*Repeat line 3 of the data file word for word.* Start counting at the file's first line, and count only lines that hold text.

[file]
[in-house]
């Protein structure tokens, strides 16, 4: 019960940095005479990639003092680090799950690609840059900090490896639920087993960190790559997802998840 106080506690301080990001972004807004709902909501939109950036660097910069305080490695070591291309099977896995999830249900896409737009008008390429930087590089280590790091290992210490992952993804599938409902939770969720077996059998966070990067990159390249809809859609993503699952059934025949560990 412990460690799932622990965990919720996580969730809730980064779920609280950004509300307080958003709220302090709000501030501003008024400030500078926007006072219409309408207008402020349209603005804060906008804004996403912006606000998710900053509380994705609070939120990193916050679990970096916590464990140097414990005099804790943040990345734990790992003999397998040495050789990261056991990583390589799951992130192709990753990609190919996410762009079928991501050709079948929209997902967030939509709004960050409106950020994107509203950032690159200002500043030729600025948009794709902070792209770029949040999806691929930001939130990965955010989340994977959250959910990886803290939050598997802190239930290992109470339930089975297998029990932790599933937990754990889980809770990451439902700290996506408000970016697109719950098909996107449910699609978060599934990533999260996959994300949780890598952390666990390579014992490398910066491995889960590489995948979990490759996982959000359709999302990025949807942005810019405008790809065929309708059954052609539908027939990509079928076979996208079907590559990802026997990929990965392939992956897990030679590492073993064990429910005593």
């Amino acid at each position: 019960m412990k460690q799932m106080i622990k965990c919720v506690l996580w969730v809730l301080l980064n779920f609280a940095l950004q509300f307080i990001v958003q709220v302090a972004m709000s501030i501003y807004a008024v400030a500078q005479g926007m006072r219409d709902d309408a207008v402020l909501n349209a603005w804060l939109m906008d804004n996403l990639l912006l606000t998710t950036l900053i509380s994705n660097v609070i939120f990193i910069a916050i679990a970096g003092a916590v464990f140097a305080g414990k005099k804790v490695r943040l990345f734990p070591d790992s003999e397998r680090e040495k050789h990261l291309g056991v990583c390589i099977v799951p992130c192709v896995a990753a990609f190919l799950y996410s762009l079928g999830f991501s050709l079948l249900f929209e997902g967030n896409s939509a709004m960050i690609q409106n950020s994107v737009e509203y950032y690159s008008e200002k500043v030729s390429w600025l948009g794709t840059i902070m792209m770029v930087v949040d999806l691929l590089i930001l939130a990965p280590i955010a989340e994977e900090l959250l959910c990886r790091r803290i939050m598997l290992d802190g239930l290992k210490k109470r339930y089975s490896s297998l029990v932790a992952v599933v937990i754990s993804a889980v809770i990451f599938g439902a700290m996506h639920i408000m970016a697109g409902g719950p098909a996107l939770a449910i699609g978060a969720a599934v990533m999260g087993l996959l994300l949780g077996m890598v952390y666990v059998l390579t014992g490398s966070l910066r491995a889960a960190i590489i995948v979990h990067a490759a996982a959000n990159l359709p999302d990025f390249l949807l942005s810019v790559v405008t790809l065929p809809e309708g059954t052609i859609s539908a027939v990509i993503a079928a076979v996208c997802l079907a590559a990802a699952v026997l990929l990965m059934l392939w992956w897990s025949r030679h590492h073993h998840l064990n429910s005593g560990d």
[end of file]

């Amino acid at each position: 019960m412990k460690q799932m106080i622990k965990c919720v506690l996580w969730v809730l301080l980064n779920f609280a940095l950004q509300f307080i990001v958003q709220v302090a972004m709000s501030i501003y807004a008024v400030a500078q005479g926007m006072r219409d709902d309408a207008v402020l909501n349209a603005w804060l939109m906008d804004n996403l990639l912006l606000t998710t950036l900053i509380s994705n660097v609070i939120f990193i910069a916050i679990a970096g003092a916590v464990f140097a305080g414990k005099k804790v490695r943040l990345f734990p070591d790992s003999e397998r680090e040495k050789h990261l291309g056991v990583c390589i099977v799951p992130c192709v896995a990753a990609f190919l799950y996410s762009l079928g999830f991501s050709l079948l249900f929209e997902g967030n896409s939509a709004m960050i690609q409106n950020s994107v737009e509203y950032y690159s008008e200002k500043v030729s390429w600025l948009g794709t840059i902070m792209m770029v930087v949040d999806l691929l590089i930001l939130a990965p280590i955010a989340e994977e900090l959250l959910c990886r790091r803290i939050m598997l290992d802190g239930l290992k210490k109470r339930y089975s490896s297998l029990v932790a992952v599933v937990i754990s993804a889980v809770i990451f599938g439902a700290m996506h639920i408000m970016a697109g409902g719950p098909a996107l939770a449910i699609g978060a969720a599934v990533m999260g087993l996959l994300l949780g077996m890598v952390y666990v059998l390579t014992g490398s966070l910066r491995a889960a960190i590489i995948v979990h990067a490759a996982a959000n990159l359709p999302d990025f390249l949807l942005s810019v790559v405008t790809l065929p809809e309708g059954t052609i859609s539908a027939v990509i993503a079928a076979v996208c997802l079907a590559a990802a699952v026997l990929l990965m059934l392939w992956w897990s025949r030679h590492h073993h998840l064990n429910s005593g560990d």